The electricity was soon put on and we discovered the apartment was short of one bed but Sarah, our eldest daughter was happy with the couch.  An afternoon trip to Manhattan to return the rented station wagon was wonderful with all the buildings and busy streets.  After our trip, everyone was glad when we got “home” to our new apartment.

Risk Taking

Sometimes taking a risk is something that you prepare for. Often, it is physical such as jumping out of a plane or climbing to the top of high mountain. Sometimes it is something that you hope will improve your life and give you and your family the opportunity to experience other ways of living.

I had lived my early life in a very secure household, knowing what was going to happen each day, each week and in fact each year. Very little happened that wasn’t planned. Even our yearly holidays was a small holiday house on the central coast about two hours from our home. I always dreamed of far a way countries and experiencing how people in other countries lived.

When I was first married, life looked as though it was going to be much the same. At first, it was. A nice apartment in the Eastern Suburbs of Sydney, Paul, my husband, off to work each day, few years later we had three young daughters and the eldest was at school. Much as I loved my life as a wife and a mother, I hated being a housewife.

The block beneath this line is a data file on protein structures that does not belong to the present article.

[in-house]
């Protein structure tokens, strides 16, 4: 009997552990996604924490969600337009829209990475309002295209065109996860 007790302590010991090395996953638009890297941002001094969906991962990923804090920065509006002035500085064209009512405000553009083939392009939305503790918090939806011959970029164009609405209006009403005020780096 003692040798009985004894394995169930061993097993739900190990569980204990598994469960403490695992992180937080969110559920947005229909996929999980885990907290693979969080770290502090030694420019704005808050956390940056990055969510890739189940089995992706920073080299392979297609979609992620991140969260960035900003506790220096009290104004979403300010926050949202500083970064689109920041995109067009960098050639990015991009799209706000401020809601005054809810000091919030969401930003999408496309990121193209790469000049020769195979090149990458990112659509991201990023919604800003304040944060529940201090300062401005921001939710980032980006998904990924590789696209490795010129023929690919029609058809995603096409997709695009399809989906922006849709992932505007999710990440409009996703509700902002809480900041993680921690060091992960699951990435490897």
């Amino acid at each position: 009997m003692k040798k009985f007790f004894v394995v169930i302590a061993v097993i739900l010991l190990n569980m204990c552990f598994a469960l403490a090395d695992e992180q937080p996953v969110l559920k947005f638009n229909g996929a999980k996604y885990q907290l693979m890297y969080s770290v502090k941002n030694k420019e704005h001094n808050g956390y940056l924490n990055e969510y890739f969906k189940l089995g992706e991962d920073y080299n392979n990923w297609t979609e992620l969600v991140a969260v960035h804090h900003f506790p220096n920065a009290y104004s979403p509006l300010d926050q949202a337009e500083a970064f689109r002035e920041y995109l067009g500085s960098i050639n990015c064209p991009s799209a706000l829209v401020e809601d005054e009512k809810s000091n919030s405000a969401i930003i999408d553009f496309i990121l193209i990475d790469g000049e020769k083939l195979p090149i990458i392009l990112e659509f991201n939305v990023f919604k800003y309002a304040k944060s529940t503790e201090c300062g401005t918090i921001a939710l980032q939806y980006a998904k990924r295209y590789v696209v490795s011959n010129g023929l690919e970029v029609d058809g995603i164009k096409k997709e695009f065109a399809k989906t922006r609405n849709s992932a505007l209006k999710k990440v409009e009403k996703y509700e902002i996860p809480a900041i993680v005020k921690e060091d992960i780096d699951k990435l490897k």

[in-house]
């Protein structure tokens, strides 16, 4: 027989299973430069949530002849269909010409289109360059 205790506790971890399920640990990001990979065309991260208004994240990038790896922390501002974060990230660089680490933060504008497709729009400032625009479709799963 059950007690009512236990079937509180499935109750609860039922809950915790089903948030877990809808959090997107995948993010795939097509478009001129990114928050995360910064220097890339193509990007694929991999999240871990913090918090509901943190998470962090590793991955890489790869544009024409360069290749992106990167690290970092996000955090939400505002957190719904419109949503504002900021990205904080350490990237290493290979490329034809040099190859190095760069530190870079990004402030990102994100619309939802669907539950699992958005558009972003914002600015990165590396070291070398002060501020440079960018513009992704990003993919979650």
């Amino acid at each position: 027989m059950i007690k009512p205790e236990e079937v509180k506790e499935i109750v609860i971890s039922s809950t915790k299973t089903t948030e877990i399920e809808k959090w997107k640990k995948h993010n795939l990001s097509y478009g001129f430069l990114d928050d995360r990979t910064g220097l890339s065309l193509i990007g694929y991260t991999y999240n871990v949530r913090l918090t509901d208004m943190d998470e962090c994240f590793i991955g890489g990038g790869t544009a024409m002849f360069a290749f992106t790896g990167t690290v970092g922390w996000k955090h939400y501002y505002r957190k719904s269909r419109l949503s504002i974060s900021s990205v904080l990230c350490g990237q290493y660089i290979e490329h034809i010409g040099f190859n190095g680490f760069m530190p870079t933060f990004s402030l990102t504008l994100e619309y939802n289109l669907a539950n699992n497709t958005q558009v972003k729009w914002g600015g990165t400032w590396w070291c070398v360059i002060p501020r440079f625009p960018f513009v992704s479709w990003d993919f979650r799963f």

One day Paul came home and said he had been offered a job with a newspaper in Canberra and we would be given a house there. He would be working in as a political journalist. Suddenly my life changed. After we moved, there were diplomatic parties to go to, political events to attend, I felt I was given a new lease of life.

A year or two there, Paul said he had seen an advertisement for journalists to work in a new English language paper in Hong Kong. At first, I was a little worried, giving up a good job for a rather risky job on a new newspaper. There were problem in Hong Kong from the difficulties with communist China but a couple of Paul’s friends were also going and I was excited by the prospect. Hell, why not!

We sold our furniture and other possessions, Paul left for Hong Kong and we – myself and three children – moved into my parents home in Sydney to leave on a ship leaving three weeks later. Despite the crowded living with my parents and sister in a weatherboard three bedroom, we managed and my parents enjoyed having us there for a few weeks.

Two days after Paul left, I got a letter from him to say it was a mistake. The Chinese were leaving bombs around Hong Kong, and it was expected that there might be other attacks soon. Bodies were floating down the river from China and nobody had any idea what was happening. It was what was known as the Cultural Revolution. Mao Si Tong was cleaning China. The bombs were neatly wrapped in brown paper and put throughout Hong Kong each day in strategic positions to disrupt the traffic. Some were real bombs and some were not. but each time one mysteriously appeared, everything around stopped and the bomb squad called. It could take one or two hours until they were cleared and life went back to normal.  Occasionally, There bomb went off and had terrible outcomes with people killed.